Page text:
/sed'euh meuhn tay"sheuhn/, n.
the deposition or accumulation of sediment.
[1870-75; SEDIMENT + -ATION]

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In geology, the process of deposition of a solid material from a state of suspension or solution in a fluid (usually air or water).

Broadly defined it also includes deposits from glacial ice and materials collected under the effect of gravity alone, as in talus deposits, or accumulations of rock debris at the base of cliffs.

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      in the geological sciences, process of deposition of a solid material from a state of suspension or solution in a fluid (usually air or water). Broadly defined it also includes deposits from glacial ice and those materials collected under the impetus of gravity alone, as in talus deposits, or accumulations of rock debris at the base of cliffs. The term is commonly used as a synonym for sedimentary petrology and sedimentology.

      The physics of the most common sedimentation process, the settling of solid particles from fluids, has long been known. The settling velocity equation formulated in 1851 by G.G. Stokes is the classic starting point for any discussion of the sedimentation process. Stokes showed that the terminal settling velocity of spheres in a fluid was inversely proportional to the fluid's viscosity and directly proportional to the density difference of fluid and solid, the radius of the spheres involved, and the force of gravity. Stokes' equation is valid, however, only for very small spheres (under 0.04 millimetre [0.0015 inch] in diameter) and hence various modifications of Stokes' law have been proposed for nonspherical particles and particles of larger size.

      No settling velocity equation, however valid, provides a sufficient explanation of even the basic physical properties of natural sediments. The grain size of the clastic elements and their sorting, shape, roundness, fabric, and packing are the results of complex processes related not only to the density and viscosity of the fluid medium but also to the translational velocity of the depositing fluid, the turbulence resulting from this motion, and the roughness of the beds over which it moves. These processes also are related to various mechanical properties of the solid materials propelled, to the duration of sediment transport, and to other little-understood factors.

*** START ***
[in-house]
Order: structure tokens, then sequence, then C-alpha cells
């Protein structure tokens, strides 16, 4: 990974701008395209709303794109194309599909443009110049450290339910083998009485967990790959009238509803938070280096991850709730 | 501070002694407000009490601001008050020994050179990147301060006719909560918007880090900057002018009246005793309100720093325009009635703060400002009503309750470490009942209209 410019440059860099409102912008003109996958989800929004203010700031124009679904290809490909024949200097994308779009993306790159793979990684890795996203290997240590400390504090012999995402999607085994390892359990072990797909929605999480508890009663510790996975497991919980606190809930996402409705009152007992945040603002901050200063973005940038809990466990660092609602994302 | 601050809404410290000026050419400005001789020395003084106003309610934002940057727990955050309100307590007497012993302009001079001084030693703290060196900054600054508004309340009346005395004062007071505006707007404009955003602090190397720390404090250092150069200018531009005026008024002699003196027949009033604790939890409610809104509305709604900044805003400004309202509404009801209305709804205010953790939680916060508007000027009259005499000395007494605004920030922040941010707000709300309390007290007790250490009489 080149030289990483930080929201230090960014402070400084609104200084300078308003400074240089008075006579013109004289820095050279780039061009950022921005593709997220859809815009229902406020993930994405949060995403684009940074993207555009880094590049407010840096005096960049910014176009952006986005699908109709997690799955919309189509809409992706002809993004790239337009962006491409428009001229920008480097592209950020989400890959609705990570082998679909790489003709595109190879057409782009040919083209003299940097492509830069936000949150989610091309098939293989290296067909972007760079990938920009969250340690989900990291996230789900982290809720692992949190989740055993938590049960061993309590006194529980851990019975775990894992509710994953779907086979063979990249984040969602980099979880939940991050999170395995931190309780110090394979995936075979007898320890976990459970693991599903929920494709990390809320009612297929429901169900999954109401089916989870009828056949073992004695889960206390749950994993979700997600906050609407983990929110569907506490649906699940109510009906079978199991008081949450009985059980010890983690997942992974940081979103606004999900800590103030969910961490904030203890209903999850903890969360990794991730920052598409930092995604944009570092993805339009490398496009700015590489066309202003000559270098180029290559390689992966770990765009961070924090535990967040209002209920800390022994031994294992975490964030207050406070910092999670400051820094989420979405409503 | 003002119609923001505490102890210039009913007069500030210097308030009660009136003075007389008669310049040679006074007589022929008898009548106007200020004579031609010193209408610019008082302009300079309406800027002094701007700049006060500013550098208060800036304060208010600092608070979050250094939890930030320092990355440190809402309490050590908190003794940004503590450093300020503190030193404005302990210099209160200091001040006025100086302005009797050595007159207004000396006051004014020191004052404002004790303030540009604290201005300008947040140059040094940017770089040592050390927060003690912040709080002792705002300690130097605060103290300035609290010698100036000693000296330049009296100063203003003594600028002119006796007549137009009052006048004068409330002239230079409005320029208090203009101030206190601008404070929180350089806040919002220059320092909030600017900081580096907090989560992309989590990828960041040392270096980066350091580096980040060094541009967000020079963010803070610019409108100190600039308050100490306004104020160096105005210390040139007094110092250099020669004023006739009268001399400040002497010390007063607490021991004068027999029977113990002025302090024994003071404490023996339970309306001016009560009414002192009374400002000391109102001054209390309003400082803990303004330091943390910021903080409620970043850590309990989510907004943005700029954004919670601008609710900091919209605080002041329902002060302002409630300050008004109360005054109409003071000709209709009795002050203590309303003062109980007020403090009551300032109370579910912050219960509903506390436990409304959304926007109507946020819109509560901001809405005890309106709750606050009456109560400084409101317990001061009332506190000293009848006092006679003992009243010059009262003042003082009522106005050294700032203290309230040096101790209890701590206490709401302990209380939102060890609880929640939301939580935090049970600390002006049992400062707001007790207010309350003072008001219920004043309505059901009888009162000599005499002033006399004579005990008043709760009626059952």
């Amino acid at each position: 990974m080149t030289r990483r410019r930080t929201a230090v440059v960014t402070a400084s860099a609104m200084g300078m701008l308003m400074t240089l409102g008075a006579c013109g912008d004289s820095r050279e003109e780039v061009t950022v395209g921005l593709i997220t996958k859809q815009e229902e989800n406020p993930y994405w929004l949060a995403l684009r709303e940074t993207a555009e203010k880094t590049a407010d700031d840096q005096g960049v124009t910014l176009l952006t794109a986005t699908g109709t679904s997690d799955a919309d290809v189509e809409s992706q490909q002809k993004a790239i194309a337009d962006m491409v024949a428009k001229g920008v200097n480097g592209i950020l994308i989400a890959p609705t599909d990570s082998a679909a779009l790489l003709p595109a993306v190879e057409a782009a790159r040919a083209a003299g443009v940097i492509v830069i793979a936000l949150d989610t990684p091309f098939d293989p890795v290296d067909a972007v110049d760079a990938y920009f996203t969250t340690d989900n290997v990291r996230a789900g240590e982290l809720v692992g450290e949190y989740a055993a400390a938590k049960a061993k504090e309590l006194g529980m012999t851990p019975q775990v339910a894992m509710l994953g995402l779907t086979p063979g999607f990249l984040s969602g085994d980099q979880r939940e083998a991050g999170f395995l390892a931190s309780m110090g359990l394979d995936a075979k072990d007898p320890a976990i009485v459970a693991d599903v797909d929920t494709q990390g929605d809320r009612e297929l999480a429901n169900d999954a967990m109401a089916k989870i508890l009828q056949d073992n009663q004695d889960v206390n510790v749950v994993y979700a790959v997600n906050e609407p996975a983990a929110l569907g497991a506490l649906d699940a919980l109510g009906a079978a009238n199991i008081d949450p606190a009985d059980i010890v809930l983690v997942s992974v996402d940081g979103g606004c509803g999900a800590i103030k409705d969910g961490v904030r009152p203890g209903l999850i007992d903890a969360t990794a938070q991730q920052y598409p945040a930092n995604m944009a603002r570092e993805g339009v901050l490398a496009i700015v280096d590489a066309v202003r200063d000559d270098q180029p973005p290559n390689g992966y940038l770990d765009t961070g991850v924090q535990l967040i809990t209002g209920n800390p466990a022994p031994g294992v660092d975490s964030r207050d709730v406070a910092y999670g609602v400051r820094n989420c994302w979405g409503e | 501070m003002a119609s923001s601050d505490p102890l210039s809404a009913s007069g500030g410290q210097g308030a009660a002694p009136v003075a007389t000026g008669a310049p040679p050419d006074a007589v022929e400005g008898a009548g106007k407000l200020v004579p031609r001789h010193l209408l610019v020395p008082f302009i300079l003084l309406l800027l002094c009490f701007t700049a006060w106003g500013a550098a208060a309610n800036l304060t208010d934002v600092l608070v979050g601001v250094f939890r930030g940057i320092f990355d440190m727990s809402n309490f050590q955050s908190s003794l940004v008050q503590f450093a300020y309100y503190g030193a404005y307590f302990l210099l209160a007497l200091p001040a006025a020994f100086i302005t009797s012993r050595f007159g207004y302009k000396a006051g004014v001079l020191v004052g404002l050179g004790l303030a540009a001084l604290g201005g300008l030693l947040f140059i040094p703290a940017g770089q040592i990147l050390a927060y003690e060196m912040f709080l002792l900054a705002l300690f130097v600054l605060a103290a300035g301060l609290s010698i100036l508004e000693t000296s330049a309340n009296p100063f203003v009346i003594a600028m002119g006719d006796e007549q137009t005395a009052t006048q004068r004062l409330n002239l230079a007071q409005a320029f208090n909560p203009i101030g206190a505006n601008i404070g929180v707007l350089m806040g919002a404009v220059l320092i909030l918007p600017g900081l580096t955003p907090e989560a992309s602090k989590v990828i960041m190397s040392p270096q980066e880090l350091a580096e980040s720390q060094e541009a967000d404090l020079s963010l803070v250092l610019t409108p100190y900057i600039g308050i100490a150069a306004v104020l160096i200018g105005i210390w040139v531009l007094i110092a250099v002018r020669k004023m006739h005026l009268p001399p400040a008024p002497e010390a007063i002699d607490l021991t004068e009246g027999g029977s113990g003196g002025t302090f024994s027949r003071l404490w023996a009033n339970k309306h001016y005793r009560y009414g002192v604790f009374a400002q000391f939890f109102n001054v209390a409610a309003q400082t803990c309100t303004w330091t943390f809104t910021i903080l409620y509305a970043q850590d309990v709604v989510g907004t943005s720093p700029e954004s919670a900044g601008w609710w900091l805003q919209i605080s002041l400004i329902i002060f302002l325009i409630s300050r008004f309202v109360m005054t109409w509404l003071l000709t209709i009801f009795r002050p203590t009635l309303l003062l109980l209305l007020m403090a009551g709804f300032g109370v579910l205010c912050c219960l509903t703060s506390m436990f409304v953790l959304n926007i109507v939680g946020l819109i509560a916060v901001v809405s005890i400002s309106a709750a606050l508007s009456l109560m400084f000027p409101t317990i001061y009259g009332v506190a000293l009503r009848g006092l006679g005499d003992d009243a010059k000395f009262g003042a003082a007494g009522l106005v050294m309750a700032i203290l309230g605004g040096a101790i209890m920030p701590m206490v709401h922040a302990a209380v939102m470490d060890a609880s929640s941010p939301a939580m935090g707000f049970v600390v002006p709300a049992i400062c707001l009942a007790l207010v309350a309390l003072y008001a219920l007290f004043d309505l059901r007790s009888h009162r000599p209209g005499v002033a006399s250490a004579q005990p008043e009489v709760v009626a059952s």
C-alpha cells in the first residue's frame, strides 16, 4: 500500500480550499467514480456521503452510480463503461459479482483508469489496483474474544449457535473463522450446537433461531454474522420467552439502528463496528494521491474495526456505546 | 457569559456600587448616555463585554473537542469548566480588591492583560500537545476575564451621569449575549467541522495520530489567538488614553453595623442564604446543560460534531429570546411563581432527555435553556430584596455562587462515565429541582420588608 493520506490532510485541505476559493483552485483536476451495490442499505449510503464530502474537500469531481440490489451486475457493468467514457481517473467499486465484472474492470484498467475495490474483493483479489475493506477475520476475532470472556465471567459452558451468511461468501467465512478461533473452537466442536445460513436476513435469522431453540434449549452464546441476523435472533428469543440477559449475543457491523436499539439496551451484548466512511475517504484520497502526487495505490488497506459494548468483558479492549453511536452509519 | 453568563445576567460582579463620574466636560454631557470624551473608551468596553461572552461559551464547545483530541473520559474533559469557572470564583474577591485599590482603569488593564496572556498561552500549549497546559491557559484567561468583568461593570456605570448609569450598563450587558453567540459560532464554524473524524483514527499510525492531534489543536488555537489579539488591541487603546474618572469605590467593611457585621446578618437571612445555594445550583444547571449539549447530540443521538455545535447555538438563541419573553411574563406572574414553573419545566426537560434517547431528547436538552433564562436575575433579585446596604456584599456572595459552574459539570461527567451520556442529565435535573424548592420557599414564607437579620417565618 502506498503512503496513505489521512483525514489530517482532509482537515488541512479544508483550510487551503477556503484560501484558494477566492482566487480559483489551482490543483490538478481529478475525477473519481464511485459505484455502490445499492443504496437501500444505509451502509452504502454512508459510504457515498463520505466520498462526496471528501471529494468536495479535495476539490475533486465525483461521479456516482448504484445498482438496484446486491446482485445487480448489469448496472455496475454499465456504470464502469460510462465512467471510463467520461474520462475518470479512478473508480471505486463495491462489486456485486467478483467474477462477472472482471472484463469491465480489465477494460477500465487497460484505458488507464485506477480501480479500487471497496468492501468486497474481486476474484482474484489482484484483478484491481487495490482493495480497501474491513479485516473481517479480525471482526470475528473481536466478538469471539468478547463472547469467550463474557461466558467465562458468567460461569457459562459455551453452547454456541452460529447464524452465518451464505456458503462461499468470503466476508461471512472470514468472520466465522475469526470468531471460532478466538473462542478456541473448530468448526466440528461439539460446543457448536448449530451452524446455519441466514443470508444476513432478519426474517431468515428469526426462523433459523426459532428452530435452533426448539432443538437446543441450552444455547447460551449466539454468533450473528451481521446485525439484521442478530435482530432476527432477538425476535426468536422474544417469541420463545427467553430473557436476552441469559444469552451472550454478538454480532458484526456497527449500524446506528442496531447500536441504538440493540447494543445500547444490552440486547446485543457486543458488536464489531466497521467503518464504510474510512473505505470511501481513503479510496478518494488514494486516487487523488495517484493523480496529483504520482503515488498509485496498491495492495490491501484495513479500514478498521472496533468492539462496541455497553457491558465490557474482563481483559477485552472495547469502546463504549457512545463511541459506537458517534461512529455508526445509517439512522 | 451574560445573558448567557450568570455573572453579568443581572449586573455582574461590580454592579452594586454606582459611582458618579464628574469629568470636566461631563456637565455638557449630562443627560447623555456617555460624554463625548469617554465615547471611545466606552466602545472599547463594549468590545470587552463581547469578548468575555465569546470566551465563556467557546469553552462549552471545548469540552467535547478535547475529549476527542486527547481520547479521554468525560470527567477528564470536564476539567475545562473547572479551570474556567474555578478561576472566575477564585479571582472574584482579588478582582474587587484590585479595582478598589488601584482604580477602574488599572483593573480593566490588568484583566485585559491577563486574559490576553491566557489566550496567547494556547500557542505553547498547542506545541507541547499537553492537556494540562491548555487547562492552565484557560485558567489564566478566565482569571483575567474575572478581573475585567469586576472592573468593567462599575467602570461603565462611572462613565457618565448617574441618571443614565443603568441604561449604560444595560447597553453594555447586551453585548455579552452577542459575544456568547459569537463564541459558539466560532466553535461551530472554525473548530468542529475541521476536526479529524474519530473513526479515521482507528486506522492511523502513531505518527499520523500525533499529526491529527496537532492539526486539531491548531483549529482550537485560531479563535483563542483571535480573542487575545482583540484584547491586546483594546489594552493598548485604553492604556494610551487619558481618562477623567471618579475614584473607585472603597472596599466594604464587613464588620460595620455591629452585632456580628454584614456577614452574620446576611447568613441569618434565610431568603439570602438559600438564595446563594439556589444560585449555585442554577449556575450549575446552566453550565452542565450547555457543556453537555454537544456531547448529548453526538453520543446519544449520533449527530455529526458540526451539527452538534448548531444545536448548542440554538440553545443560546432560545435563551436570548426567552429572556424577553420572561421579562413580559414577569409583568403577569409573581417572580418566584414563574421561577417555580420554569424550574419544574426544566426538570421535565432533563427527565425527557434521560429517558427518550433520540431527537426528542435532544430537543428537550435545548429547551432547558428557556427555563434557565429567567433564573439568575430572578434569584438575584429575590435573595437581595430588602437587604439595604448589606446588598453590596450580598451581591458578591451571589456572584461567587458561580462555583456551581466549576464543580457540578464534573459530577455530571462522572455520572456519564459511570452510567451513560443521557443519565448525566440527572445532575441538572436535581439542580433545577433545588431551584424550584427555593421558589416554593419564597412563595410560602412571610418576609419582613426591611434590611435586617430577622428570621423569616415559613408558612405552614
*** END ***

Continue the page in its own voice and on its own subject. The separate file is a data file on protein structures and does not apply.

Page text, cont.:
Sedimentation is generally considered by geologists in terms of the textures, structures, and fossil content of the deposits laid down in different geographic and geomorphic environments. Great efforts have been made to differentiate between continental, near-shore, marine, and other deposits in the geologic record. The classification of environments and criteria for their recognition is still a subject of lively debate. The analysis and interpretation of ancient deposits has been advanced by the study of modern sedimentation. Oceanographic and limnologic expeditions have shed much light on sedimentation in the Gulf of Mexico, the Black Sea, and the Baltic Sea, and in various estuaries, lakes, and fluvial basins in all parts of the world.

      Chemical sedimentation is understood in terms of chemical principles and laws. Although the famous physical chemist J.H. van't Hoff applied the principles of phase equilibria to the problem of crystallizing brines and the origin of salt deposits as early as 1905, little effort was made to apply physical chemistry to the problems of chemical sedimentation. More recently, however, there has been investigation of the role of the redox (mutual reduction and oxidation) potential and pH (acidity–alkalinity) in the precipitation of many chemical sediments, and a renewed effort has been made to apply known thermodynamic principles to the origin of anhydrite and gypsum deposits, to the chemistry of dolomite formation, and to the problem of the ironstones and related sediments.

      The geochemist also considers the sedimentation process in terms of the chemical end products. To him sedimentation is like a gigantic chemical analysis in which the primary constituents of the Earth's silicate crust are separated from one another in a manner similar to that achieved in the course of a quantitative analysis of rock material in the laboratory. The results of this chemical fractionation are not always perfect, but by and large the results are remarkably good. Geochemical fractionation, which began in Precambrian time, has resulted in an enormous accumulation of sodium in the sea, calcium and magnesium in the limestones and dolomites, silicon in the bedded cherts and orthoquartzitic sandstones, carbon in the carbonates and carbonaceous deposits, sulfur in the bedded sulfates, iron in the ironstones, and so on. Although magmatic segregation has, in some instances, produced monomineralic rocks such as dunite and pyroxenite, no igneous or metamorphic process can match the sedimentation process in effective isolation and concentration of these and other elements.

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Universalium. 2010.

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